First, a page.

You can create a new column with the picture by dragging it to the side of the page. Again, notice the blue line that appears. If it’s on the side and vertical, your picture will be positioned there, as a new column.
You can adjust the size of the column by clicking and dragging the gray line that appears when you hover near the space between two chunks:
You can adjust the size of the image itself by clicking and dragging the small, dark line that appears when you hover over the picture:
Unfortunately, you can’t crop images directly in Notion. So be sure to crop it before you import it!
3. Use Decorated Text
Decorated text is another great way to spice up your Notion page. While Notion itself does give options for different fonts (see the image below) and heading sizes, its choices are still pretty limited.
Three additional ways I like to decorate text in Notion are as follows.
Call-outs are an included feature (also called a “block”) that you can access by typing /callout. By the way, you can use this shortcut (backward slash + name of the block) to easily add any basic block!
A call-out will add a colored box to the entire chunk of text, making it stand out from others. You can use this as a subtitle, note, reminder, affirmation, or anything else. You can see how I used it on my homepage as an affirmation and various subtitles:
You can change its color by clicking the :: symbol, going down to Color, then choosing a color (both for the text and background box).
Another super simple feature is to change the color of any text! This is very easy– select the text chunk you’d like to color, click ::, go down to Color, and change the color! This is how I achieved these subtitles:
Lastly, don’t limit yourself to the fonts on Notion! While you can’t import custom fonts to use, you can copy and paste text directly from websites like igfonts.io/.
For headings, I sometimes use this website to add some variations in the font. And it’s super intuitive to use! Simply type a phrase in the box at the top, then watch as the website provides a bunch of fun fonts. Copy the one you like, then paste it directly into Notion!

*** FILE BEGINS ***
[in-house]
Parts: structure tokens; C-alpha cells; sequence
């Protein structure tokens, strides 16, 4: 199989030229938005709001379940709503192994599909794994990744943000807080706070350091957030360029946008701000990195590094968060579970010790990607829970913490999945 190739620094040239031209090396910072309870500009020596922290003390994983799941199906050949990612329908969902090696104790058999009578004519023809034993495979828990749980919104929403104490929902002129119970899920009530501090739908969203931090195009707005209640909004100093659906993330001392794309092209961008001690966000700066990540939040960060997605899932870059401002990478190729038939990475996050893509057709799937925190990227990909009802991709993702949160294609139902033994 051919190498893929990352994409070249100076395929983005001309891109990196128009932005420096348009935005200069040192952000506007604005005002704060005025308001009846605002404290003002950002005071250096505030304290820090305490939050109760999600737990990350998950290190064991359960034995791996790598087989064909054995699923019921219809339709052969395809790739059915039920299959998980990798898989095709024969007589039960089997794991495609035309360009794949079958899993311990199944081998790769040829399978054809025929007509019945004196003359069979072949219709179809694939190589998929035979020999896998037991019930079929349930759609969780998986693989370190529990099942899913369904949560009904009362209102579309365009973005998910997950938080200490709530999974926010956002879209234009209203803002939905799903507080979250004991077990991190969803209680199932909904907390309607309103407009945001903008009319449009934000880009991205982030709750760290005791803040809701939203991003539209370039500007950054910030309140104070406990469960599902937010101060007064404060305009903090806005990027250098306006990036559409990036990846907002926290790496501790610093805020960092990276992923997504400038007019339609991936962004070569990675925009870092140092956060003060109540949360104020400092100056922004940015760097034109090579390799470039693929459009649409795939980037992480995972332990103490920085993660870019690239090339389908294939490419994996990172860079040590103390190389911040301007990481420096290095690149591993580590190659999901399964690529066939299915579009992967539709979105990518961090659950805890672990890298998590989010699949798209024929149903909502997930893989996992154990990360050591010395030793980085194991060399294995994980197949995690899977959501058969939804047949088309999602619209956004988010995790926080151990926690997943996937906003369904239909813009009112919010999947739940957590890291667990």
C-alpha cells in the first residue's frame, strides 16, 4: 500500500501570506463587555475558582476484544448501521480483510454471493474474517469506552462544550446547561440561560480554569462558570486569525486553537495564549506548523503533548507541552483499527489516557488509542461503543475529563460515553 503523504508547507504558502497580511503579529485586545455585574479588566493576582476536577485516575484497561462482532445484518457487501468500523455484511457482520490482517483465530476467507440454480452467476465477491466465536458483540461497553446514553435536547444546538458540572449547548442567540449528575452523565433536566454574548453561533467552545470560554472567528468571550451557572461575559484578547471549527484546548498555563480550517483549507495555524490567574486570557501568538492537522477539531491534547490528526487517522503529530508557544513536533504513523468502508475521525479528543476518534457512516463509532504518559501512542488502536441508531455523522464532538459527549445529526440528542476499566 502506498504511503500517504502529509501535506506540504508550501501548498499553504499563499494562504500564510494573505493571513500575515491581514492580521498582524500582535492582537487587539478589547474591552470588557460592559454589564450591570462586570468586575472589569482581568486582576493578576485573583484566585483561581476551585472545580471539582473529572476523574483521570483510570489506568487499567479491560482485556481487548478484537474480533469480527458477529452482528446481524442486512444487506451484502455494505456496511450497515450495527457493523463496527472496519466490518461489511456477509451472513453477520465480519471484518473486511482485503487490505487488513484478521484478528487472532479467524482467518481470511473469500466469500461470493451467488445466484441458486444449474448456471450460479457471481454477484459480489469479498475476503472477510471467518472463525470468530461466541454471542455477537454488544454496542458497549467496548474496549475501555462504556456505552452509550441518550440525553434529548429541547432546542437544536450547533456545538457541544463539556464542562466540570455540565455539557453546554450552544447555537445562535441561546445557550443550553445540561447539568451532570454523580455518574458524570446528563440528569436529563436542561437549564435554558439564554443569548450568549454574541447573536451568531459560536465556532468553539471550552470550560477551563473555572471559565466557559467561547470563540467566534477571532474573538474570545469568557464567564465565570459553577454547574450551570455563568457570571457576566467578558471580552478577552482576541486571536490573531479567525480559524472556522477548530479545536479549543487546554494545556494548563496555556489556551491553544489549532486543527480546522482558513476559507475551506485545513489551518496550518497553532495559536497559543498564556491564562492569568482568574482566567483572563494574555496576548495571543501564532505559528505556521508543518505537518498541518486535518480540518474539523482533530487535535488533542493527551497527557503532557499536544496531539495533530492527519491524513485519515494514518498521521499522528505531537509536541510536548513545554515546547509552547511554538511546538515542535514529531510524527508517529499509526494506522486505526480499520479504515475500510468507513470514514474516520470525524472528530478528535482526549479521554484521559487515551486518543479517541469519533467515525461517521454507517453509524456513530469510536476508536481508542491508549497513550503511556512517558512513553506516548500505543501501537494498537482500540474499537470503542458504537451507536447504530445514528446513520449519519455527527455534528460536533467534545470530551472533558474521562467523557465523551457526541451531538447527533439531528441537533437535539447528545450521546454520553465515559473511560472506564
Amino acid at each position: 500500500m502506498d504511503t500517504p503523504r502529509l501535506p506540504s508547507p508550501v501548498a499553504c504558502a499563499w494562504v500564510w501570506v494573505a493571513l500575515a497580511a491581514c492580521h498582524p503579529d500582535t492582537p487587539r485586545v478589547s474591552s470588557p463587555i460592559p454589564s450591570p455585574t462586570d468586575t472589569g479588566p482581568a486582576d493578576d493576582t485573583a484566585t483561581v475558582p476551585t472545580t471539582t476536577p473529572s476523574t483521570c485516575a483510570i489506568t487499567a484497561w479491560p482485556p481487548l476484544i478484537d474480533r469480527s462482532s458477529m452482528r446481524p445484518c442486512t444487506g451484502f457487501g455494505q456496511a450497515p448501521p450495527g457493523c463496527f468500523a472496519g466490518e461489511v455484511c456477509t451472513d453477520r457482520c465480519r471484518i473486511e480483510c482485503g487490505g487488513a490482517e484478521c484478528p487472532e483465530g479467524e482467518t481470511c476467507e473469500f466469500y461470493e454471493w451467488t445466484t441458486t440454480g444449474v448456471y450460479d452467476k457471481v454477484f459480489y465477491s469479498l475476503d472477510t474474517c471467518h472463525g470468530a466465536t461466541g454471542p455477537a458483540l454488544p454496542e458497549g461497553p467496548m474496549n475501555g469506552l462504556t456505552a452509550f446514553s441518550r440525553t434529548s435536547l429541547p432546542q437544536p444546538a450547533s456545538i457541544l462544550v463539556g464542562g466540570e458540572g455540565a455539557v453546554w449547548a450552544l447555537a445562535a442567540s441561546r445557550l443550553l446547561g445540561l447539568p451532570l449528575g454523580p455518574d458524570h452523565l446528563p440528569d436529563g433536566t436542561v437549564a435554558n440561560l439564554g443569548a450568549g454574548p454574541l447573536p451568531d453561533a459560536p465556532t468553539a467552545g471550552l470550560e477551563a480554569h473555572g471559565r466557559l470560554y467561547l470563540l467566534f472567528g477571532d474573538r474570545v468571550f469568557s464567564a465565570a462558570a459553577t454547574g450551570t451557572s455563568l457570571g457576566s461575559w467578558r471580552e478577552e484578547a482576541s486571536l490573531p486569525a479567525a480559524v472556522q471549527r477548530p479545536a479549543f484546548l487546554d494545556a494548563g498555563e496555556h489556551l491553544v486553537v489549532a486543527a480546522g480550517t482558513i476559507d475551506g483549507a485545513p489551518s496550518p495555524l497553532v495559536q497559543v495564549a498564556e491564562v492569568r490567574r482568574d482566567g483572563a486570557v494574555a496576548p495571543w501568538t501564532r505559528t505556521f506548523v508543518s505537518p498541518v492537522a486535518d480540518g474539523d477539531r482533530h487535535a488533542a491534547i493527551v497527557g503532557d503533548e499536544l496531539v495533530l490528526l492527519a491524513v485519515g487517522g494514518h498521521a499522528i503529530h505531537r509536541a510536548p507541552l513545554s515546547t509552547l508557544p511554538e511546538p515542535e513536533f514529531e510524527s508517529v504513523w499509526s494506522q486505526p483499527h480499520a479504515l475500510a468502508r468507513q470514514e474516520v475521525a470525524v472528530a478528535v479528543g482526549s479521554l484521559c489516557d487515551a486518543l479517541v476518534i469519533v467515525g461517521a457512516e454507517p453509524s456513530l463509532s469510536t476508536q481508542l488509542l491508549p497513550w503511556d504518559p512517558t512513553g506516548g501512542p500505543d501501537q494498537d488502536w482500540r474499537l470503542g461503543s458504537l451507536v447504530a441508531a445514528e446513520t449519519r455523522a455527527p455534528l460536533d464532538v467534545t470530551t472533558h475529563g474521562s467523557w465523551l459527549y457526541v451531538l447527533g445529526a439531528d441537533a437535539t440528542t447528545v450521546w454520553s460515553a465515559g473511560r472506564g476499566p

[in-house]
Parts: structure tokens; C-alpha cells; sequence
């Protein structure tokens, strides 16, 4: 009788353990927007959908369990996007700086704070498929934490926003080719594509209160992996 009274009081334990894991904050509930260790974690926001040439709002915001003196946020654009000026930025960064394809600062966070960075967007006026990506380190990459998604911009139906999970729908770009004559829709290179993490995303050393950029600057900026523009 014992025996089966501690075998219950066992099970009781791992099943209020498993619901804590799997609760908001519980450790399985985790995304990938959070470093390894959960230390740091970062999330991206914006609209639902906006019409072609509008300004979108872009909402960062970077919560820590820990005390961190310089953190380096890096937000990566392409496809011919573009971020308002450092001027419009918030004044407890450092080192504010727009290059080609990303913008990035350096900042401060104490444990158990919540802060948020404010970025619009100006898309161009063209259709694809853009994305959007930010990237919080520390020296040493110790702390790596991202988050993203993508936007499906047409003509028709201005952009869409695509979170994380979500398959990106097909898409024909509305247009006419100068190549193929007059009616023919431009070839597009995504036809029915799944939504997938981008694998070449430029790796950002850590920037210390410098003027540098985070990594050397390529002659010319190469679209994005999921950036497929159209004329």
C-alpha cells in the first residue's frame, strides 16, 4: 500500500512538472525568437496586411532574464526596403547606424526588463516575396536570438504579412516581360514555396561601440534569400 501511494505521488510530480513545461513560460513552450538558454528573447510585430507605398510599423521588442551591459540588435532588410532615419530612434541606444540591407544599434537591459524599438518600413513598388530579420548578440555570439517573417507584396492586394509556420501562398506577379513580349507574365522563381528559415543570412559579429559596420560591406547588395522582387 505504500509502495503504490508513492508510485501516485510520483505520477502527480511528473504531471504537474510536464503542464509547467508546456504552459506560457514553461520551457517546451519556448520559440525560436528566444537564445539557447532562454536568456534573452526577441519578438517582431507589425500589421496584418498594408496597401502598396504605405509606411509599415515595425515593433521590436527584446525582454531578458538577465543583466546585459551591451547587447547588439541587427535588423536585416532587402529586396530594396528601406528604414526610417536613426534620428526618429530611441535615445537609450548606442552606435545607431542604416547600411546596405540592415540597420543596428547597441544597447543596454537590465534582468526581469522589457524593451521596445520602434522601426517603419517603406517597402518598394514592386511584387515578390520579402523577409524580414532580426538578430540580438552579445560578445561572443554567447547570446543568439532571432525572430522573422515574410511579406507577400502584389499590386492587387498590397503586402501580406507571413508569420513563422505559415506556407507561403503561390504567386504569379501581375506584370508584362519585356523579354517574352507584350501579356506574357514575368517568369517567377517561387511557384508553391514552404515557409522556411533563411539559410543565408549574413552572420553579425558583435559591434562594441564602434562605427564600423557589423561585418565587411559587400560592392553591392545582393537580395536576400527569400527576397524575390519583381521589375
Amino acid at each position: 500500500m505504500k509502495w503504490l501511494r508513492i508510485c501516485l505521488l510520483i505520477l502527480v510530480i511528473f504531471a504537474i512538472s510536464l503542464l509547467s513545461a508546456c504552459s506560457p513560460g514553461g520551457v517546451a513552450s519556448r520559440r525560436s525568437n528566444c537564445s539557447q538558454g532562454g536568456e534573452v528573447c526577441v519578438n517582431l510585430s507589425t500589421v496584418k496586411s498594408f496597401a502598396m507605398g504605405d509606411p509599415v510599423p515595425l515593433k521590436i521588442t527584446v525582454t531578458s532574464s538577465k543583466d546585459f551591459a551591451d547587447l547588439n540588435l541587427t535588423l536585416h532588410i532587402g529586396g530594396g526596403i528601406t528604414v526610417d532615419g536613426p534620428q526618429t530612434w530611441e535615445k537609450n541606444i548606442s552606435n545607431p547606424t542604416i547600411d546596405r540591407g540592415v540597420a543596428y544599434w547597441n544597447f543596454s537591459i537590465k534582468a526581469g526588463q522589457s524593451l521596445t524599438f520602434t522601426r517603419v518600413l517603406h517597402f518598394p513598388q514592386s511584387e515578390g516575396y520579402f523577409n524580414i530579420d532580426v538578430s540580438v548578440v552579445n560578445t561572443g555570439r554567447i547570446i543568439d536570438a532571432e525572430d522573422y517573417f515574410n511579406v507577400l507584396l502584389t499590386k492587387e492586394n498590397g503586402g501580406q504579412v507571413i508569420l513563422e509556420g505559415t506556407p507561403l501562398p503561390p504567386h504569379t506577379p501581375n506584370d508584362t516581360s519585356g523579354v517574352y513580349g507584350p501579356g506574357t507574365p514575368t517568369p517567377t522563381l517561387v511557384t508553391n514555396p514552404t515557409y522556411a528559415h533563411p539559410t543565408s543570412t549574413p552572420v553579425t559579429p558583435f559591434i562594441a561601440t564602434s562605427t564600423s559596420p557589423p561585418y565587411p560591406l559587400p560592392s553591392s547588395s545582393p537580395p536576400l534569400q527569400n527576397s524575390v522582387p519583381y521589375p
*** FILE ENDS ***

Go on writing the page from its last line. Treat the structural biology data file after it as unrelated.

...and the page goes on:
In addition to pictures, you can also embed various media like PDFs, Google Maps, Spotify playlists, YouTube videos, GIFs, and even custom code!
When you type the shortcut /embed, you’ll see many options for what to embed. But an easier way to embed is to directly paste the link of the media. For example, here’s how I embedded my Spotify playlist (the link is the playlist):
When you paste a link, Notion automatically checks if it can be embedded. Usually, it can, and you can create an embed by clicking Create embed.
The media I embed most is Spotify playlists. However, when you try to play music from the embedded playlist, it will not play the entire song– it will only play a sampler. Therefore, the embed is almost purely for decoration.
If you’d truly like to embed an entire song in a page for whatever reason, download the song as an MP3, then insert it in the page as a file.
The last method to make your Notion page aesthetic involves a third party– Indify! Indify created new widgets so you don’t have to, and you can customize and download them after signing up for an account.
Here are Indify’s widgets, as of January 2022:
You can see a Life Progress Bar and Countdown on the home page of my Notion template, and my books-read Counter on the Library page. To create your own, simply go to Indify, create your account, select a Widget, customize it, then copy the link and embed it! Super easy.
You’re reading How To Make Notion Aesthetic In 5 Simple Steps by Ellie from Sincerely Students. If you enjoyed this post, be sure to check out the rest of the blog and follow Ellie on Twitter, Pinterest, and Instagram!
And that’s it for this post; I hope you found it helpful! If you create your own Notion page or use mine, be sure to tag me on Instagram (@sincerelystudents_) so I can see and repost it!
If you enjoyed this post, here are a few more I recommend checking out: